c. Evolution of convection prior to the severe weather events

During the late afternoon and early evening of 29 May 2012 an isolated supercell formed in central Oklahoma and this and neighboring cells eventually developed upscale into an MCS that propagated southward across Oklahoma during the night (Fig. 5) and dissipated the following day. By sunrise, only scattered, small, convective cells lingered over northeastern Texas while other small cells developed over Oklahoma above the cold pool left behind in the wake of the MCS. At 1800 UTC 30 May the only precipitation in the region detected by radar was found over northeastern Texas and the cells it was associated with were dissipating.

Fig. 5.
Fig. 5.

WSR-88D reflectivity constant altitude plan position indicator (CAPPI) composites for the region centered at 12 000 ft (3.7 km) over Oklahoma at (a) 0300, (b) 0600, (c) 0900, (d) 1200, (e) 1500, and (f) 1800 UTC 30 May 2012. The highest (lowest) reflectivities are shown as warm (cool) colors. The solid lines represent the 15°C isodrosotherm. In (f), the arrow points to a dissipating area of elevated convection that has disappeared by 2100 UTC. (Courtesy of the UCAR/EOL/DC-3 website.)

Citation: Weather and Forecasting 30, 1; 10.1175/WAF-D-14-00065.1

4. Description of severe weather events and the influences on them

a. Mesoscale dry tongue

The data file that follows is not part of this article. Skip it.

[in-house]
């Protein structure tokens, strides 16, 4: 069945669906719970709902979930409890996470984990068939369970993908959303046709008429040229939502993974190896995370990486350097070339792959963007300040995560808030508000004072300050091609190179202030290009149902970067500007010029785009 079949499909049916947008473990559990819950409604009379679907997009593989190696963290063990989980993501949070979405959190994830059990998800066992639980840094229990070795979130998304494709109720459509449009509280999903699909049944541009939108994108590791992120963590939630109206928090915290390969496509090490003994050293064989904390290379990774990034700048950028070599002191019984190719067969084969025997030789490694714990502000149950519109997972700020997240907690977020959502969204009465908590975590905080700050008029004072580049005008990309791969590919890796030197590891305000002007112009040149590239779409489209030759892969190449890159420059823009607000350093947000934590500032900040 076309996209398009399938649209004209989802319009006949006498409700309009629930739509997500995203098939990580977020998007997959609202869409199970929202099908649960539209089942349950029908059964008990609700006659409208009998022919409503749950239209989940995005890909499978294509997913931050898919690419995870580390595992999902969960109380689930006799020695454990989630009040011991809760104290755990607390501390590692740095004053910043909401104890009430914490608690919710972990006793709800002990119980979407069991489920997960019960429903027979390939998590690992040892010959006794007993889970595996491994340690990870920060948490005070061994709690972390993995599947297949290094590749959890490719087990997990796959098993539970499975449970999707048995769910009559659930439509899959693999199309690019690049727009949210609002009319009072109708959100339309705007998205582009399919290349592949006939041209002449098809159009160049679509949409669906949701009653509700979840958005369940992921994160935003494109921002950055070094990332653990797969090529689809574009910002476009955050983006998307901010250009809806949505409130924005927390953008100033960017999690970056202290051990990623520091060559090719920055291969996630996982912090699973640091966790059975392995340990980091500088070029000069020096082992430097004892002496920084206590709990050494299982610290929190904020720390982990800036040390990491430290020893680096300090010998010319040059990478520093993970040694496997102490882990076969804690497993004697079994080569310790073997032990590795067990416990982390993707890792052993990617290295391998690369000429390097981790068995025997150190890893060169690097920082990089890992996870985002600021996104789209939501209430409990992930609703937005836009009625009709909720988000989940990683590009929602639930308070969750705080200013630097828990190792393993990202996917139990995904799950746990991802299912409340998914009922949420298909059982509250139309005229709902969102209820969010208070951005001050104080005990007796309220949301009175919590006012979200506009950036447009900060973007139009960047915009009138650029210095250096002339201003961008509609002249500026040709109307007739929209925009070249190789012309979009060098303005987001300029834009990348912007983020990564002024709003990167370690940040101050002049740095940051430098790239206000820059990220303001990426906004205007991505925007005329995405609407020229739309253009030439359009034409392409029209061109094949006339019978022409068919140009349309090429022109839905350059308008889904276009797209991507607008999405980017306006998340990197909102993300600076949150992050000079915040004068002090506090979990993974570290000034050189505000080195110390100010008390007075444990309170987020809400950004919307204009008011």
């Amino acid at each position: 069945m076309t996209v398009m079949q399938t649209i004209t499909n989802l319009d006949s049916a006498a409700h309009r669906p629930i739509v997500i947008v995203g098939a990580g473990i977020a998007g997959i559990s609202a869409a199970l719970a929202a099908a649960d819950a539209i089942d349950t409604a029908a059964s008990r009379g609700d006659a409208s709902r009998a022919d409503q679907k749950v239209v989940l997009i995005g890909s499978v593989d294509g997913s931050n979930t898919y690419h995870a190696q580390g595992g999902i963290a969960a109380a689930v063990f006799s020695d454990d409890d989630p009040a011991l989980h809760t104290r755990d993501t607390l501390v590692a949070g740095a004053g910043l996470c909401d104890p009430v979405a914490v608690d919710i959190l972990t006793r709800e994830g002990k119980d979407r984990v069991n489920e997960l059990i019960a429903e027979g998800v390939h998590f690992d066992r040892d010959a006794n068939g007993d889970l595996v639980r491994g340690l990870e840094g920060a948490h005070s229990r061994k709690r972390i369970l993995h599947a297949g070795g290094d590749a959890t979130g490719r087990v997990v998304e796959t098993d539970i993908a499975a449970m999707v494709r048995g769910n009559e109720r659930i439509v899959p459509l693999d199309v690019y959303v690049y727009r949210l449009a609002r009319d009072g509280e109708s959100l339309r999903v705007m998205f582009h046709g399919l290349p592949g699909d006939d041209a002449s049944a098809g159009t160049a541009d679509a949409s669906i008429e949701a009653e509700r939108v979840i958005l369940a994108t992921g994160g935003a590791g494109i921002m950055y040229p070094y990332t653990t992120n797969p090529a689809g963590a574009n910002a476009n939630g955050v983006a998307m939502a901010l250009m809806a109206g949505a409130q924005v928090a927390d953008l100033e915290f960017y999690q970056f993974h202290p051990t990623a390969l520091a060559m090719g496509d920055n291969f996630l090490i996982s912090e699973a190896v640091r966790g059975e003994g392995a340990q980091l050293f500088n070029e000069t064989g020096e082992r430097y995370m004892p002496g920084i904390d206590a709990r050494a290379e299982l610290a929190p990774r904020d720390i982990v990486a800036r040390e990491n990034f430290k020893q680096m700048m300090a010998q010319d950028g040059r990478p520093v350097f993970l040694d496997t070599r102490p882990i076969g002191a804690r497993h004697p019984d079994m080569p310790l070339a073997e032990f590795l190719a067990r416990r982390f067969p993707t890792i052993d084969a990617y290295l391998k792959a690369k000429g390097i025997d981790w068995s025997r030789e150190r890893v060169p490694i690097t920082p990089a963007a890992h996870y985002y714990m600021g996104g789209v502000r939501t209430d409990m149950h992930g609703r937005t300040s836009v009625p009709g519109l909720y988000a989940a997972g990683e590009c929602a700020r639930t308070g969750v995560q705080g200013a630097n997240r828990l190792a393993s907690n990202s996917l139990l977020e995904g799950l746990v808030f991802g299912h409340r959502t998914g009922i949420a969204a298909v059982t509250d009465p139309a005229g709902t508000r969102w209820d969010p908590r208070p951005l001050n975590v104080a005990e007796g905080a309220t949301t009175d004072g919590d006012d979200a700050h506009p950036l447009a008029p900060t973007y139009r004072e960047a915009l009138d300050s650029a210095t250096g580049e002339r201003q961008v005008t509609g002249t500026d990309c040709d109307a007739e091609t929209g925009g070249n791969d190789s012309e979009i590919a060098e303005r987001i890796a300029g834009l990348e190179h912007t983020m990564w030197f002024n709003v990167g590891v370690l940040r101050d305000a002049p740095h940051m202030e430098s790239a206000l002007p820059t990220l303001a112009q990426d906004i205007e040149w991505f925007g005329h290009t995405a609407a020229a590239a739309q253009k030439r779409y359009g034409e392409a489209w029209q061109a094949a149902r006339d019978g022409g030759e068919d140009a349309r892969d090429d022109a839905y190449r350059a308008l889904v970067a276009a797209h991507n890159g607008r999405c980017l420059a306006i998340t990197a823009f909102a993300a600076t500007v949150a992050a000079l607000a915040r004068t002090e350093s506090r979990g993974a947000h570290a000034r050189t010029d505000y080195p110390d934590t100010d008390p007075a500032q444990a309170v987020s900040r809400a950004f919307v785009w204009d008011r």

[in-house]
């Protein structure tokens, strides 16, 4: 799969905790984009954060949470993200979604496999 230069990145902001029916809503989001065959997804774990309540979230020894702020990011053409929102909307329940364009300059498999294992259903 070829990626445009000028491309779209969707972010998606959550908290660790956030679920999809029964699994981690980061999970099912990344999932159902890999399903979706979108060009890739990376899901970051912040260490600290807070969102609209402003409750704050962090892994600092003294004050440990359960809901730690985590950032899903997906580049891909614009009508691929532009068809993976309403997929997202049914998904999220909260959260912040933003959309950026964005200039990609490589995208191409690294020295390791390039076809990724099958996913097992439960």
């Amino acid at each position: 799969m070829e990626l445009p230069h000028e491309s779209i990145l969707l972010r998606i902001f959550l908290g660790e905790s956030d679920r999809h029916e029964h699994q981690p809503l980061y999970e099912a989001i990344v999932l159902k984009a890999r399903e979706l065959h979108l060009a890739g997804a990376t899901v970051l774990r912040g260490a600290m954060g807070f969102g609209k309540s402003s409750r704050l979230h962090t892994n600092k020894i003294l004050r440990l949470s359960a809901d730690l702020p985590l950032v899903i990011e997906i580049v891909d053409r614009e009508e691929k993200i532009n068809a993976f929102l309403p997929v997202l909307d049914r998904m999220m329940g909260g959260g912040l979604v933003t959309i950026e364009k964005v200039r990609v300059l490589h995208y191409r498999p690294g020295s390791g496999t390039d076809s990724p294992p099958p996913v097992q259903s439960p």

At the same time that the aforementioned area of precipitation was dissipating, a narrow swath of relatively dry air at the surface appeared over northeastern Texas (Fig. 6); furthermore, in Figs. 5e and 5f it is seen that the appearance of dry air (surface dewpoints <15°C) occurred along the western and eastern flanks of and inside of the region of dissipating convection. The dewpoint temperatures of ≤14°C in the swath highlighted in Fig. 6 could not be accounted for by horizontal advection because surrounding dewpoint temperatures had generally been ≥14°C. We therefore hypothesize that the dry air was caused by subsidence from the dissipating remnants of the old MCS. This dry air may have been produced through physical processes occurring toward the rear of squall lines, similar to those first described by Zipser (1977) and later by Smull and Houze (1987) and Weisman (1992), in which horizontal pressure gradients associated with variations in latent heat release aloft and evaporative cooling below drive a rear-inflow jet carrying dry air into the stratiform precipitation region under the anvil and then downward; in our case, however, the mesoscale downdraft seems to have penetrated all the way to the surface, since the surface air was so dry. Rawinsonde observations were not available to test this hypothesis and we can only note the coincidence between the appearance of dry air and the dissipating MCS. The dry air (for clarity, in this case dewpoint temperatures ≤15.6°C) was then advected north-northwestward in a narrow band up into western Oklahoma (Figs. 7 and 8). Backward trajectories were computed for up to 12 h for portions of western and southwestern Oklahoma ending at 0000 UTC 31 May 2012, using the NOAA Hybrid Single-Particle Lagrangian Integrated Trajectory (HYSPLIT) model (https://ready.arl.noaa.gov/HYSPLIT.php) to demonstrate that the air in western and southwestern Oklahoma originated in north-central and northwestern Texas at 1200 UTC. In Fig. 7 it is seen that the dry air that had appeared between 1500 and 1800 UTC (Figs. 5e,f) was subject to moderate south-southeasterly winds, some in excess of 15 m s−1. In Fig. 9a the clouds associated with the dissipating convection at 1915 UTC, and a band of clear air to the west and southwest that curves northward into southwestern Oklahoma, are seen. It is possible there could have also been subsidence just outside the area of dissipating elevated convection. The convection must have been elevated because the surface temperature behind the outflow boundary associated with the earlier convection (~26°C) was well below the convective temperature (~37°C based on the sounding at 1200 UTC in Norman, Oklahoma), and the convection was not along a surface boundary (Figs. 5 and 7). The main point is that the drying most likely must have been due to subsidence of dry air aloft and that dry air was also being advected in a narrow band, the width of just ~50–100 km, through western Oklahoma. Other factors that may have played a role, however, are variations in the depth of the moist boundary layer (perhaps due to subsidence itself) and variations in evapotranspiration due to changes in vegetation type and previous rainfall.